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Dollar store chain pays back wages

More than $485,000 in minimum wages, overtime pay, liquidated damages and interest were awarded for more than 120 employees of several New York City-area dollar stores.
The dollar stores and their owners agreed to two judgments resolving the U.S. Department of Labor’s (DOL) lawsuit over alleged violations of the federal Fair Labor Standards Act (FLSA) for failing to pay minimum wages and overtime compensation to employees who worked in excess of 40 hours a week.
“We took this legal action because, in the past, these defendants have professed to operate single establishments even though they are actually operating a large, multi-establishment retail enterprise with many locations,” said Maria Rosado, director of the Wage and Hour Division’s district office in New York City. “The defendants have been failing to properly pay employees even after investigations of individual establishments put them on notice of the law’s requirements.”
The Labor Department filed suit last year in the U.S. District Court for the Eastern District of New York naming 11 defendants, including Dollar Budget Inc. doing business as 99 Cent Dreams of 218-13 Jamaica Avenue in Queens Village; and Dollar Street Inc. doing business as 99 Cent Dream of 147-03 Jamaica Avenue in Jamaica.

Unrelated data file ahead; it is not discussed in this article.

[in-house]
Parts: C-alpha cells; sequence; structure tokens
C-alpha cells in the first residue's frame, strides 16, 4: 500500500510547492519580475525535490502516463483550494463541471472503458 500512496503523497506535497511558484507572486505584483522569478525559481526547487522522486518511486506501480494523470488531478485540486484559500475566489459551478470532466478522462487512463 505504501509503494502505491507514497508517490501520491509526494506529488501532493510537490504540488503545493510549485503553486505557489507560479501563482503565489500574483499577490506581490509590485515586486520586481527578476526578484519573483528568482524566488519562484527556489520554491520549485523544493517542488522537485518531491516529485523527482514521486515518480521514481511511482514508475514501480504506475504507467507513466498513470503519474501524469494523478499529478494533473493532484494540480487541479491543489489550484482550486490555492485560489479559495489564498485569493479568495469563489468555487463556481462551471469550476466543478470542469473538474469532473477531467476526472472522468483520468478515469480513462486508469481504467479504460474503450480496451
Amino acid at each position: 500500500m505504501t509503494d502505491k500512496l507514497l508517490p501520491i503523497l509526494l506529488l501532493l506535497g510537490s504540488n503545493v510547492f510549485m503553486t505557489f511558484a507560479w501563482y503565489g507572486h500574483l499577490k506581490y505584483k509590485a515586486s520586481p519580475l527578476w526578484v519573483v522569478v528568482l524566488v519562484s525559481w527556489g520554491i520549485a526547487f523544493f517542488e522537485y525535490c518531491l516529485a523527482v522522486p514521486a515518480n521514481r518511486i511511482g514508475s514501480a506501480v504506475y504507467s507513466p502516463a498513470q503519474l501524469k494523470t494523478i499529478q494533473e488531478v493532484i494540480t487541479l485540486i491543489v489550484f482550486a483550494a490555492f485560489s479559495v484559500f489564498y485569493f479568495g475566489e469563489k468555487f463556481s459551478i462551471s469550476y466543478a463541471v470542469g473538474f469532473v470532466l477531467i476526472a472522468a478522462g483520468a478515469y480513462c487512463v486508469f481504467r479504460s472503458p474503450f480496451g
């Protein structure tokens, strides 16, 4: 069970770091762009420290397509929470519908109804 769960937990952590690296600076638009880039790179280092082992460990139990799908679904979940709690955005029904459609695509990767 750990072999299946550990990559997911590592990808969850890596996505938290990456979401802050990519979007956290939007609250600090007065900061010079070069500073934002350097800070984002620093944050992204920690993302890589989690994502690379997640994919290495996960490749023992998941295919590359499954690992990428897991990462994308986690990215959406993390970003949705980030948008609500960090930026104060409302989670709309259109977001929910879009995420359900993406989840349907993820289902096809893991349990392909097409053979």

The owner Muhammad Irfan of Dollar Budget, Inc. and Dollar Street, Inc. was ordered to pay employees $96,000 and $123.15 in interest for withholding the payment of minimum wage and overtime compensation. If any of the defendants, including Irfan, fail to make any of the payments on time, the court can appoint a receiver with the power to seize and liquidate their assets to satisfy the order.
Several messages left at the Dollar Street, Inc.’s office went unanswered. And at Dollar Budget Inc., an unidentified person answered and, after hearing the request for comment, hung up.
The FLSA requires that covered employees be paid at least the federal minimum wage of $7.25 per hour, as well as one and one-half times their regular hourly rates of pay for every hour they work beyond 40 per week. The law also prohibits employers from retaliating against employees who exercise their rights under the law.
“It’s bad,” said Natasha Mareck, 37, a frequent customer of 99 Cent Dreams in Jamaica. “I feel mad. You pay people to work for you. They should at least be paid the minimum wage. I think everyone should get paid fairly.”
The Labor Department is asking anyone who knows current and former employees who worked at any of these stores between June 24, 2006, and May 31, 2010, to call the Wage and Hour Division’s Brooklyn office at 718-254-9410.

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